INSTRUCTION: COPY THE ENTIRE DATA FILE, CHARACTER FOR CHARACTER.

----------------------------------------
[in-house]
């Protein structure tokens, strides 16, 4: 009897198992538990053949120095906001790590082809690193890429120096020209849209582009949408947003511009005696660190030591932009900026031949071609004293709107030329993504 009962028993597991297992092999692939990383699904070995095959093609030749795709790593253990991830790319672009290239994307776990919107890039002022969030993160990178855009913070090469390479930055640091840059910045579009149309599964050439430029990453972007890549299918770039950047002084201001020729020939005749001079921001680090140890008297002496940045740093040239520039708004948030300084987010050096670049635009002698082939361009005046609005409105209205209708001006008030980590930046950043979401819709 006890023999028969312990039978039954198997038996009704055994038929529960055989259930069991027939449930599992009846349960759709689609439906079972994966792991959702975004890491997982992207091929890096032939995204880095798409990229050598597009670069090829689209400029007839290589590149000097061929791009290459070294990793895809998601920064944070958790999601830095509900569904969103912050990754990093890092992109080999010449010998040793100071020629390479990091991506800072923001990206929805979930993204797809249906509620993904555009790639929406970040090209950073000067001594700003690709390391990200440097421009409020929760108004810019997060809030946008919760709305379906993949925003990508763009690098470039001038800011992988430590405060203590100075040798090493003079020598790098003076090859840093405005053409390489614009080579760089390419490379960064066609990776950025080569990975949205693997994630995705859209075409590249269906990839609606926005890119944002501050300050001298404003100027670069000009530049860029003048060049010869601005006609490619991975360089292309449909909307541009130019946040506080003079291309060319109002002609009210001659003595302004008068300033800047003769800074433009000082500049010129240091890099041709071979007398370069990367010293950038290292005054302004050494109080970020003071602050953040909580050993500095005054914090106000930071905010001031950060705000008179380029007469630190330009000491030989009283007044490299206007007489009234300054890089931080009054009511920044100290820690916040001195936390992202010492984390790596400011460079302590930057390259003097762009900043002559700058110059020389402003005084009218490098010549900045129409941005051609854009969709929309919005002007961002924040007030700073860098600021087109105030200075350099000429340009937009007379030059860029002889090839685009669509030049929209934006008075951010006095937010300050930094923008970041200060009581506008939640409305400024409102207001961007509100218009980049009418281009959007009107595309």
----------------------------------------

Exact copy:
[in-house]
């Protein structure tokens, strides 16, 4: 009897198992538990053949120095906001790590082809690193890429120096020209849209582009949408947003511009005696660190030591932009900026031949071609004293709107030329993504 009962028993597991297992092999692939990383699904070995095959093609030749795709790593253990991830790319672009290239994307776990919107890039002022969030993160990178855009913070090469390479930055640091840059910045579009149309599964050439430029990453972007890549299918770039950047002084201001020729020939005749001079921001680090140890008297002496940045740093040239520039708004948030300084987010050096670049635009002698082939361009005046609005409105209205209708001006008030980590930046950043979401819709 006890023999028969312990039978039954198997038996009704055994038929529960055989259930069991027939449930599992009846349960759709689609439906079972994966792991959702975004890491997982992207091929890096032939995204880095798409990229050598597009670069090829689209400029007839290589590149000097061929791009290459070294990793895809998601920064944070958790999601830095509900569904969103912050990754990093890092992109080999010449010998040793100071020629390479990091991506800072923001990206929805979930993204797809249906509620993904555009790639929406970040090209950073000067001594700003690709390391990200440097421009409020929760108004810019997060809030946008919760709305379906993949925003990508763009690098470039001038800011992988430590405060203590100075040798090493003079020598790098003076090859840093405005053409390489614009080579760089390419490379960064066609990776950025080569990975949205693997994630995705859209075409590249269906990839609606926005890119944002501050300050001298404003100027670069000009530049860029003048060049010869601005006609490619991975360089292309449909909307541009130019946040506080003079291309060319109002002609009210001659003595302004008068300033800047003769800074433009000082500049010129240091890099041709071979007398370069990367010293950038290292005054302004050494109080970020003071602050953040909580050993500095005054914090106000930071905010001031950060705000008179380029007469630190330009000491030989009283007044490299206007007489009234300054890089931080009054009511920044100290820690916040001195936390992202010492984390790596400011460079302590930057390259003097762009900043002559700058110059020389402003005084009218490098010549900045129409941005051609854009969709929309919005002007961002924040007030700073860098600021087109105030200075350099000429340009937009007379030059860029002889090839685009669509030049929209934006008075951010006095937010300050930094923008970041200060009581506008939640409305400024409102207001961007509100218009980049009418281009959007009107595309």